Post by: Najha Zigbi-Johnson, MTS ‘20, African and African American Studies Concentrator, Freedom School Founder and Leader
Editor’s Note: For the first time, students at HDS have gathered to create the collaborative, student-led seminar “Freedom School,” which encourages students to bring Black studies into social justice issues in the community. In this blog post, HDS student and Freedom School founder Najha Zigbi-Johnson discusses the goals and pedagogy of Freedom School.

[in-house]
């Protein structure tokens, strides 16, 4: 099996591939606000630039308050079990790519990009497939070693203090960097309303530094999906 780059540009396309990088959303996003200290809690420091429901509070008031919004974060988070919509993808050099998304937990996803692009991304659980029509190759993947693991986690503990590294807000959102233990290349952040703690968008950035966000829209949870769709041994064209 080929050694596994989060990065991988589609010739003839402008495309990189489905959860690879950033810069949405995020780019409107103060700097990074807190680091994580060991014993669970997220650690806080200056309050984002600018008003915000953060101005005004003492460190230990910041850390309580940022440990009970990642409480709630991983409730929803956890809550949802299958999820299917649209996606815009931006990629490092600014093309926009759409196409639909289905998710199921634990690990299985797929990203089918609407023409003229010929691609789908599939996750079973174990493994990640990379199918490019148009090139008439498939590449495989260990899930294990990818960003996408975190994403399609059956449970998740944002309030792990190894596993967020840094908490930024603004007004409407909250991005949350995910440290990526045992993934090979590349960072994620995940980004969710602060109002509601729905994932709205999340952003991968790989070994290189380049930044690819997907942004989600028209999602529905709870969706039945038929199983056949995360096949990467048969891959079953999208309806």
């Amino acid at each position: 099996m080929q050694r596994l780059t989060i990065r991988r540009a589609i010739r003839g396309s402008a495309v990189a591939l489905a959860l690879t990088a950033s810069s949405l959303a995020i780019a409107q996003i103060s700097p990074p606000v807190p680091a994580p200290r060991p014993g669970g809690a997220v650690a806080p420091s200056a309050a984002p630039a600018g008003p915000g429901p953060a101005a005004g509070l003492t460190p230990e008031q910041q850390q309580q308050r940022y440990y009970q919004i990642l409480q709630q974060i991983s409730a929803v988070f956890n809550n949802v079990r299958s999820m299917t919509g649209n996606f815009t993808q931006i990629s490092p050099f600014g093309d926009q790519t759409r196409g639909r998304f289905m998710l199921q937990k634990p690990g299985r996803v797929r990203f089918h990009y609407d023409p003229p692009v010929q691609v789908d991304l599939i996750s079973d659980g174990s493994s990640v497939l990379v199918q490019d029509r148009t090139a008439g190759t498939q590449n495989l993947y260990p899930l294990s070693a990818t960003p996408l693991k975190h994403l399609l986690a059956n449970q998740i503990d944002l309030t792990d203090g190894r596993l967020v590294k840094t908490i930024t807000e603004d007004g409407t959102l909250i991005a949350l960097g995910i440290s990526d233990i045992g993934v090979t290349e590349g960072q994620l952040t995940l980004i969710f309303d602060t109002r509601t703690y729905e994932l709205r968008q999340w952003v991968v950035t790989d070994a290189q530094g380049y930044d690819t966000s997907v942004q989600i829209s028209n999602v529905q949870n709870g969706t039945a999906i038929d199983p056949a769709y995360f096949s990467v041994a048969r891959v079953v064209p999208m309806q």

Last spring, I had the opportunity to learn alongside a group of incredibly talented and action-oriented students in the seminar, Faith in the Fire: Religious Public Intellectuals, led by Professor Cornel West. Each week, students prepared engaging presentations, and guided our class through animated conversation. I found myself wrestling with the notion of public intellectualism and also the moral responsibility of progressive thinkers to engage in work fundamentally rooted in political activism and cultural change. It was the brilliance of my peers who continue to be engaged in justice-oriented work, the legacy of radical public intellectuals like Pauli Murray and Professor West, and the urgent necessity to involve myself fully in movement building that fueled the creation of Freedom School. In partnership with the Weatherhead Center for International Affairs, I was able to bring this course to fruition in my desire to engage contemporary Black studies with projects committed to systems-change and equity work.